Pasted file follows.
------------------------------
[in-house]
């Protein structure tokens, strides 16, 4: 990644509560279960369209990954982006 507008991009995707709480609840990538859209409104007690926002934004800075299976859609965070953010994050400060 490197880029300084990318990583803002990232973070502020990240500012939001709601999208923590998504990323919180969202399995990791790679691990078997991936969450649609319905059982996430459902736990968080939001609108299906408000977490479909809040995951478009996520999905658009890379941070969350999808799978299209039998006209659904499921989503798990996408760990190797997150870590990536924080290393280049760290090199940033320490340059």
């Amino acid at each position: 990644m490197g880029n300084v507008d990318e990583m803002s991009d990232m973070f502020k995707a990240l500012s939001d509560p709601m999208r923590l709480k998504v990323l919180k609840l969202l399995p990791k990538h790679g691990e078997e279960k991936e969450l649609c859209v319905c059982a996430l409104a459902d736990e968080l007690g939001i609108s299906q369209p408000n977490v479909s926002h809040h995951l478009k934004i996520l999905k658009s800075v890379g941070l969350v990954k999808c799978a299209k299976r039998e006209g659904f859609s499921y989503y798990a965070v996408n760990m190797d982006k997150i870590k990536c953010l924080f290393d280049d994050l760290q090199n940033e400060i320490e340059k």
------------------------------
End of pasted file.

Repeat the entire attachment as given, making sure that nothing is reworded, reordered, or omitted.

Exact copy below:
[in-house]
């Protein structure tokens, strides 16, 4: 990644509560279960369209990954982006 507008991009995707709480609840990538859209409104007690926002934004800075299976859609965070953010994050400060 490197880029300084990318990583803002990232973070502020990240500012939001709601999208923590998504990323919180969202399995990791790679691990078997991936969450649609319905059982996430459902736990968080939001609108299906408000977490479909809040995951478009996520999905658009890379941070969350999808799978299209039998006209659904499921989503798990996408760990190797997150870590990536924080290393280049760290090199940033320490340059």
């Amino acid at each position: 990644m490197g880029n300084v507008d990318e990583m803002s991009d990232m973070f502020k995707a990240l500012s939001d509560p709601m999208r923590l709480k998504v990323l919180k609840l969202l399995p990791k990538h790679g691990e078997e279960k991936e969450l649609c859209v319905c059982a996430l409104a459902d736990e968080l007690g939001i609108s299906q369209p408000n977490v479909s926002h809040h995951l478009k934004i996520l999905k658009s800075v890379g941070l969350v990954k999808c799978a299209k299976r039998e006209g659904f859609s499921y989503y798990a965070v996408n760990m190797d982006k997150i870590k990536c953010l924080f290393d280049d994050l760290q090199n940033e400060i320490e340059k």